Last year, the capacities of modern technology allowed me to research my great grandfather’s role in World War I. Sadly my investigation reached an impasse. The records of his service were destroyed in September 1940 when a German incendiary bomb landed on the War Office’s Arnside Street depot in London. Now 78 years on, I have been confronted with a new dead end in my current research into the use of Facebook by UK political parties. An impasse not created by an inferno; but instead fashioned by Facebook itself.

Facebook is deliberately limiting the number of archived public messages anyone can see: hiding many messages sent by all manner of Facebook pages. This is important as many of these pages have public interest roles, including political party and media pages. Accounts such as the Conservative PartyJeremy Corbyn and the BBC News page send thousands of messages to voters every year – pages that are open to view without even requiring Facebook membership. However, people wishing to see the archive of these pages will find themselves facing severe limitations.

Facebook offers search functions to view historical page posts, however access to millions of posts has been restricted. For example, if a voter wished to find all the public posts made by the Labour Party in 2015, they can’t. Using the search function by year, one can only view the 600 “top posts” by the page in the given year – less than half the posts published by Labour that year. Searching by month does not improve the situation. The “recent posts” and “top posts” by month functions, which allow users to see historical posts, also return similarly limited results.

This problem is the same for other highly active pages on Facebook, from what Donald Trump messaged over the 2016 presidential campaign to what news sites such as the Daily Mirror sent during the 2017 Westminster attack, or what the Green Party posted in 2015. This constitutes a massive policy of deliberate data occlusion.

Voters can’t see what they have been sent publicly by parties and politicians in the past. Thousands of public posts are now impossible to view without the associated URL addresses of the messages, a policy tantamount to deletion. The only people who have these URLs are researchers like me who have extracted post data from Facebook near the time of posting. There is no other way to find posts’ URLs.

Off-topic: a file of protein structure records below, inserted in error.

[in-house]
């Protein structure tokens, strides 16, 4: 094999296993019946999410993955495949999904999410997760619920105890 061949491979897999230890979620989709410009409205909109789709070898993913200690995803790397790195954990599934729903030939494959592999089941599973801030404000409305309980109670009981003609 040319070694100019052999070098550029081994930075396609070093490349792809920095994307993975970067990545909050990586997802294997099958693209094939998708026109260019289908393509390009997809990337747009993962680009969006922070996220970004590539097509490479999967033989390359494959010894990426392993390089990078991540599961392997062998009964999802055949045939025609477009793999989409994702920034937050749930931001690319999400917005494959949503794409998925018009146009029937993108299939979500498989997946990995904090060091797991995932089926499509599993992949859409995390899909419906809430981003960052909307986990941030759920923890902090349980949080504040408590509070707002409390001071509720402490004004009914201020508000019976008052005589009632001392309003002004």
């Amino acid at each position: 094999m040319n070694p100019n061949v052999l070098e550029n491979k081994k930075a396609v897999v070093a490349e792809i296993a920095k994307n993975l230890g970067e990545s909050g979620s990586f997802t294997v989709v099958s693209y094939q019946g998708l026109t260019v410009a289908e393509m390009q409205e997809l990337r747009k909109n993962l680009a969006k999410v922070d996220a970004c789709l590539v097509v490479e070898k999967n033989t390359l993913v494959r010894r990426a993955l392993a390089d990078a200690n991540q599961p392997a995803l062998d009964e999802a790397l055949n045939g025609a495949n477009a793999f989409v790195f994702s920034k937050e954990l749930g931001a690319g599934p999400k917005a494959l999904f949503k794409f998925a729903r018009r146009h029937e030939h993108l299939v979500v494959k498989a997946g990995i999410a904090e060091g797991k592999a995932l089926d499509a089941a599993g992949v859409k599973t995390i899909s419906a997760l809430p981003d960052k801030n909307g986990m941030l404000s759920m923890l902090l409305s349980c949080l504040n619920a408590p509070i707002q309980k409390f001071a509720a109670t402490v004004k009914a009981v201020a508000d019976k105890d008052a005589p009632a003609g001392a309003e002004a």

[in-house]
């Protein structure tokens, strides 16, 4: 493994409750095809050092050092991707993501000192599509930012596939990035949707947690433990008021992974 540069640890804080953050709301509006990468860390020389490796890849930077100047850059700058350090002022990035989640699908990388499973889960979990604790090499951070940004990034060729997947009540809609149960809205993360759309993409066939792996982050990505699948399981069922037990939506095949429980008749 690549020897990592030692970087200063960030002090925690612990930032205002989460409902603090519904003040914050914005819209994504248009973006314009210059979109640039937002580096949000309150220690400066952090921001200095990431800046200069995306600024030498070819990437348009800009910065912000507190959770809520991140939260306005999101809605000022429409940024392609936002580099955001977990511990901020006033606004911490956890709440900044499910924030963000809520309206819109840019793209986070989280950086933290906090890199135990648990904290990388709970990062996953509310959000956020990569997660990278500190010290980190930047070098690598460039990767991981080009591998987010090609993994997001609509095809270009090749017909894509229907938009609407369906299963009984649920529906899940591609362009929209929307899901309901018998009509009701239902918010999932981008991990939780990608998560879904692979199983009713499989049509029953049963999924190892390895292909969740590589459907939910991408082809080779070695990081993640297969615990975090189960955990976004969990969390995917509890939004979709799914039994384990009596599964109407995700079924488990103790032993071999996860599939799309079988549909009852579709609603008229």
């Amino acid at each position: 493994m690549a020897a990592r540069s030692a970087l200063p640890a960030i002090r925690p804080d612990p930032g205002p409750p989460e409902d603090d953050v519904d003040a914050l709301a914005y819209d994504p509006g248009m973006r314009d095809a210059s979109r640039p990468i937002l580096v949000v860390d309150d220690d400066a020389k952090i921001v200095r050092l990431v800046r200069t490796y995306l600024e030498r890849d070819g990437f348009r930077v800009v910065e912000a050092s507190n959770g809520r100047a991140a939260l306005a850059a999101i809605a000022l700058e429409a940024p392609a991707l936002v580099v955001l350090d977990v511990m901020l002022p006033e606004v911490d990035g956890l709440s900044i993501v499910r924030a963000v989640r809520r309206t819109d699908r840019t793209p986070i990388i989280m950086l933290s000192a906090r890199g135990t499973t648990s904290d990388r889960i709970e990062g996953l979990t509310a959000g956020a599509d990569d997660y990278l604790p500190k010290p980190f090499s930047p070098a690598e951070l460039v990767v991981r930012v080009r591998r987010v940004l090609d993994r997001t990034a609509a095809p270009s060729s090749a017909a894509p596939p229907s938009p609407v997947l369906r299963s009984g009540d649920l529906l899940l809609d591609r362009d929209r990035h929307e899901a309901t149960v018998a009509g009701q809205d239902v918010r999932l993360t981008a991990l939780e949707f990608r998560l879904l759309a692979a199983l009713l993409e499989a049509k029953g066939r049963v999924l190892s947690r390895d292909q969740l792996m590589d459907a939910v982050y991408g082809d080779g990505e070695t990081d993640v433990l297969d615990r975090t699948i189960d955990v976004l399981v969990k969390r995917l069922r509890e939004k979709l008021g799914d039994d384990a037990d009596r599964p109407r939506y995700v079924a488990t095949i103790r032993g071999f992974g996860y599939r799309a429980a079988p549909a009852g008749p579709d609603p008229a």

The messages being hidden are not targeted advertisements and do not include personal data. The public has a right to see these messages. But Facebook now operates a policy of restricting 2.13 billion users’ access to millions of public posts. I am sure that the Labour Party, BBC, the Conservative Party and thousands of others would prefer their information to be accessible. However, it appears that Facebook has total control over the visibility of its creators’ outputs.

Given the exponential growth in voters receiving political information via social media, Facebook is now integral to modern campaigns. Facebook has not made it clear why viewing archived posts is restricted. Potentially they take the view that less is more, but for public content this is short sighted.

The messages that have been hidden contain news stories and made arguments to persuade people to vote. They are full of information that changed their opinions and promised policies. How can people examine or question posts that are “fake news” or appreciate whether a party has fulfilled the promises they made in the past, if they are hidden from view?

The solution for Facebook is simple. It needs to change its application programming interface (API) to allow the extraction of all public post data, especially from political and news pages. It must also open its search function to cast a wider net, allowing people to see all the public content they were sent.

Facebook’s mission statement is to “give people the power to build community and bring the world closer together”. Facebook must therefore take the challenge to become more transparent and not less so. It should help to develop core values at the heart of democracy, including information access and democratic accountability, rather than hinder them.

Tristan Hotham is a PhD Researcher at the University of Bath

This article originally appeared on The Conversation